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Peter Rosengren: Hope in the winter of our horror

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People light candles during a vigil to protest sexual abuse in the Chilean Catholic church outside the Santiago cathedral.                      PHOTO: CNS/Ivan Alvarado, Reuters

The obvious news of the moment is the raft of allegations made by the former papal ambassador to the United States, Archbishop Carlo Maria Vigano, who served as nuncio – the pope’s personal representative – from 2011 to 2016. The effect of Archbishop Vigano’s allegations, seemingly aimed at an enormous range of senior Church leaders in both the US and, now, the Vatican, has been nothing short of astonishing. They appear to be practically unprecedented. The Church in the US has been reeling for the best part of two decades from what could be called Abuse 1.0.

To a point, American Catholics had accepted the long painful process of the purification of their Church until, in July, Abuse 2.0 broke around them with the revelations surrounding the disgraced former Cardinal, Archbishop Theodore McCarrick and, shortly after, the release of the Pennsylvania grand jury report into a sustained series of cover-ups over decades in six out of that state’s eight dioceses.

These revealed that much which American Catholics had supposed was addressed or being addressed was in fact a deception from many of their leaders. Then, in the midst of Pope Francis’s two day visit to Ireland for the World Meeting of Families last weekend, came the Vigano allegations which appear to have been timed for maximum effect.

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Most concerning of all is the effect the revelations and the allegations are having. The revelations to this point have had the effect of generating widespread anger. To the extent that the anger will help purify the Church by generating a sustained impulse or movement for reform at all levels is, in the longer term, both acceptable and desirable. The Church must learn a lesson that will last it for centuries – at least.

The extremely disturbing Vigano allegations, however, are another thing. These have undoubtedly dismayed Catholics everywhere, pushing many further towards the edge of pessimism or despair. Yet there is an important caveat which needs to be held in mind by all the faithful around the world and here in Australia. What Archbishop Vigano alleges, extraordinary though they might be, are still merely allegations. And more interestingly, on the flight from Dublin back to Rome, Francis issued a clear invitation to the journalists accompanying him to go for broke in investigating the claims and to reach their own conclusions.

Archbishop Vigano. PHOTO: CNS

What are Catholics in this country to do? What is essential for Australian Catholics who love their Church despite the filth which has entered it in recent decades is to realise that the truth or otherwise of the Vigano allegations will not be resolved in this country or in the US. Only time will tell. Archbishop Vigano’s claims distress Catholics, in part, because they do not immediately appear to be obviously false, although reports and commentary in the short period of time since they were made have indicated some inconsistencies or errors in some details.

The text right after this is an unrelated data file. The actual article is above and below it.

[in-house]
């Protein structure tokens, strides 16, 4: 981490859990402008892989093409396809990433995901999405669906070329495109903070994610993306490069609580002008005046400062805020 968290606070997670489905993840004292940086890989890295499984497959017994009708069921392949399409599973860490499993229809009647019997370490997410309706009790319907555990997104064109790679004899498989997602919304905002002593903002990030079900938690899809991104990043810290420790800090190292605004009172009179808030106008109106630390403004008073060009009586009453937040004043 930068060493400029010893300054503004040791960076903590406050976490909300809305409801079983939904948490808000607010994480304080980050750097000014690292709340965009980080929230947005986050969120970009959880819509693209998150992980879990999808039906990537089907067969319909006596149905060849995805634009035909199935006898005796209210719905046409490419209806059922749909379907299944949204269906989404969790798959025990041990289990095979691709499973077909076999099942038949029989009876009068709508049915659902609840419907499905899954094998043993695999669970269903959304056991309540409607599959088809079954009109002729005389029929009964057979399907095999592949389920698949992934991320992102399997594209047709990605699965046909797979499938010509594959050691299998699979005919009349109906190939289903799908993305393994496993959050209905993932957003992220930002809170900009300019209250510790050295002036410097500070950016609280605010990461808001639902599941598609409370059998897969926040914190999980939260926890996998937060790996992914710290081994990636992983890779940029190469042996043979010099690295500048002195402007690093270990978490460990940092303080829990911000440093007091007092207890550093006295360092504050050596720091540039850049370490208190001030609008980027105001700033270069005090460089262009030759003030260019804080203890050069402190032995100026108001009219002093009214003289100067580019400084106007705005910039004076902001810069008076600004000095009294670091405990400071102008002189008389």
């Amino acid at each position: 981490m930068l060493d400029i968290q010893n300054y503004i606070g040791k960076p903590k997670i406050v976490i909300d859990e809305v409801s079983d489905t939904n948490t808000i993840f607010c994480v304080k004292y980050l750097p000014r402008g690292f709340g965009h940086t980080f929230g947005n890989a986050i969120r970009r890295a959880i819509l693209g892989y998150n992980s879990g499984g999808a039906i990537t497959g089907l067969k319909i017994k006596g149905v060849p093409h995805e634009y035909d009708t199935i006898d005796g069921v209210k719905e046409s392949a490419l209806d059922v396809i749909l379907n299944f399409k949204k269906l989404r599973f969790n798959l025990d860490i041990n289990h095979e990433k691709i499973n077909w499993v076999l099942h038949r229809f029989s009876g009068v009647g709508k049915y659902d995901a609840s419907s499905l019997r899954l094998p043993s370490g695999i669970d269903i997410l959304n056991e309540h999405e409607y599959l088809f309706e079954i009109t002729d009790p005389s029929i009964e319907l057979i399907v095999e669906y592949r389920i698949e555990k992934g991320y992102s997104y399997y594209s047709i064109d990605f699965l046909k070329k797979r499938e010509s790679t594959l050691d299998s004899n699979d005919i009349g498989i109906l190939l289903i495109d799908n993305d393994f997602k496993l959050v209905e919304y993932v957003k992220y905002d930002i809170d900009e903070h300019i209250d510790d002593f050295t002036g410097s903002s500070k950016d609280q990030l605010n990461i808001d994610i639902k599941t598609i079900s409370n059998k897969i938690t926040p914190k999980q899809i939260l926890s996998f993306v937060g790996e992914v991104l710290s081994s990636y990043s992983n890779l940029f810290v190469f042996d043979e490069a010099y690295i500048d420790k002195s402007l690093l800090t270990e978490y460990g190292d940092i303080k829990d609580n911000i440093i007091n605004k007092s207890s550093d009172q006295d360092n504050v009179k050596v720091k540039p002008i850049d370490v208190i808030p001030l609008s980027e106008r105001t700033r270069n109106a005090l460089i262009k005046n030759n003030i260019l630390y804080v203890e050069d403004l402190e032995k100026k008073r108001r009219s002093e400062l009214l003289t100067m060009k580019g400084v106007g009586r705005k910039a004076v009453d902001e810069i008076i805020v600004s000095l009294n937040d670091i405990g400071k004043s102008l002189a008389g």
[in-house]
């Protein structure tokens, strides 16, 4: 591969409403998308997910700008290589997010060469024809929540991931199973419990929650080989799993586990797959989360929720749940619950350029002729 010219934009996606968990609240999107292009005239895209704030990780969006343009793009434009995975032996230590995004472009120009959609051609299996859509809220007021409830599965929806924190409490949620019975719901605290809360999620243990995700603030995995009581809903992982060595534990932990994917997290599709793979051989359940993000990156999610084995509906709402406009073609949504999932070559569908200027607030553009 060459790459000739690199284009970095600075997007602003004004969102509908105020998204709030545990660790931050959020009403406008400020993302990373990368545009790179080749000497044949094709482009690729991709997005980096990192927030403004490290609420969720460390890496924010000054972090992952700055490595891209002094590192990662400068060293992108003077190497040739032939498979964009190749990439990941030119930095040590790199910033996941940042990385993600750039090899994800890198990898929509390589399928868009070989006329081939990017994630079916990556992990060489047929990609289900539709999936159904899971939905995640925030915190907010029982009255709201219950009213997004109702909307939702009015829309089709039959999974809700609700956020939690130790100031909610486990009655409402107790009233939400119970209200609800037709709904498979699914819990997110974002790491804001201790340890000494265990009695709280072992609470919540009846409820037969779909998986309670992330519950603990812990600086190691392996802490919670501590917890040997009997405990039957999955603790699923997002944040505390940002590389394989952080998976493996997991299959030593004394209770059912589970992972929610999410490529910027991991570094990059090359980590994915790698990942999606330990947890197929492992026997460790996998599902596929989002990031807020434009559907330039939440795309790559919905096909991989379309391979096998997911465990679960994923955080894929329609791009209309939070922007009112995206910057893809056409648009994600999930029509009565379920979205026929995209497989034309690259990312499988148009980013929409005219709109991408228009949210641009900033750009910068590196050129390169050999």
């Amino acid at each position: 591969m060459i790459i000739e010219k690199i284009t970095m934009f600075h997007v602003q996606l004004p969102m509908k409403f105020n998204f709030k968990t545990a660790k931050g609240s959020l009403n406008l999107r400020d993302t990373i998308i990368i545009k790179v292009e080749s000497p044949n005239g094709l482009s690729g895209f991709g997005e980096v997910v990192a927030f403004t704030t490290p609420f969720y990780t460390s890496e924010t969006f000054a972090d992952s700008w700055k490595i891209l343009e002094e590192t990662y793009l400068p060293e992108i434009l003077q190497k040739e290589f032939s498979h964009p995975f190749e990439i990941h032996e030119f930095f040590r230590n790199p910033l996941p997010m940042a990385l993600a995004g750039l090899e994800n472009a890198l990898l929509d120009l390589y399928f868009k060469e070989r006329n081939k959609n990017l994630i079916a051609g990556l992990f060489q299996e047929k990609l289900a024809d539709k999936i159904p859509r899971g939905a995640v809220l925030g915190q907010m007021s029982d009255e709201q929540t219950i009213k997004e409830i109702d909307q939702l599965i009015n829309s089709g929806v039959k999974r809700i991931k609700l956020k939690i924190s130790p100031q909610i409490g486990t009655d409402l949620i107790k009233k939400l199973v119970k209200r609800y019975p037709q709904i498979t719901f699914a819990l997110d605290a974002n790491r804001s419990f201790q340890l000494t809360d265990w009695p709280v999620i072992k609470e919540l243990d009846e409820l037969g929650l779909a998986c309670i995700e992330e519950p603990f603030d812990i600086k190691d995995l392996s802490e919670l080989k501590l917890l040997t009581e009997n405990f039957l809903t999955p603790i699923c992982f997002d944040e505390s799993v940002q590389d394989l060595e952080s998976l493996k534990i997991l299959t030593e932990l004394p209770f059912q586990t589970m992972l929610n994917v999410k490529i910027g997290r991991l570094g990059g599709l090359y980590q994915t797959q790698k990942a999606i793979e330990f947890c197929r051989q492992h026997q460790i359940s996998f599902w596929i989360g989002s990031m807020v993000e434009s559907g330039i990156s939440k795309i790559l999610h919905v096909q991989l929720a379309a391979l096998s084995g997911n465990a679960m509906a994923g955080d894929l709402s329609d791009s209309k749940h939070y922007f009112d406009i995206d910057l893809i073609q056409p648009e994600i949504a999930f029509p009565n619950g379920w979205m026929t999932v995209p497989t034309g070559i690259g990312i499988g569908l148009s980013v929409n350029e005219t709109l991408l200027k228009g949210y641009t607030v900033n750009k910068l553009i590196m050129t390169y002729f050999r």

If they could be disproved at a stroke, Catholics everywhere could breathe sigh of relief. But the fact remains that there is almost nothing we can do here to prove or disprove them one way or the other and we must accept this fact with the serenity of our Baptism. What we can do is to exercise patience and allow the process to work itself out but above all we must remain loyal to the divine institution established by Christ in our prayers and our daily lives. To do this would be an act of fully adult Christian faith.

The truth is that the Church has repeatedly been in exceptionally serious positions caused by the human sinfulness and pride of its members since its beginning. At many points throughout its history everything has seemed to hang in the balance. Yet the Church has always found a way forward, even if it has sustained enormous losses in the process. The final loss of unity between Eastern and Western Christianity in the 11th Century is merely one example of a suppurating wound in the life of the Church which is an ongoing tragedy – especially in the community for whose unity Christ prayed on the eve of his death. But centuries after that tragedy there are increasing reasons to hope for a new unity which may occur in some form within our own lifetimes.

Above all, we Catholics – whatever our vocation – must begin to actively live our faith on a daily basis rather than merely calling ourselves Catholic out of habit but never attempting to live a faith which has become meaningless to so many within our spiritual family. Now, more than at any time in recent history we must pray for the Church. And we should thank the Lord for the gift of his priesthood. While it is always and everywhere true that our first concern is the victims of abuse we must also show our priests how much they and their priesthood mean to us. These good men of the priesthood (and the brothers and sisters of religious life) have suffered so much and in dismay are seeing their vocation so thoroughly betrayed by figures such as the repulsive Theodore McCarrick. They have suffered long and silently for the sins of others. An essential thing we Catholics can do now is to find ways to show our priests we love them and cherish the priesthood they exercise for us and the world.

And so, we must pray – for the world. That, after all, is the royal priesthood of all the Baptised. That has been our job since Christ founded the Church. Now is the time to start living that truth.

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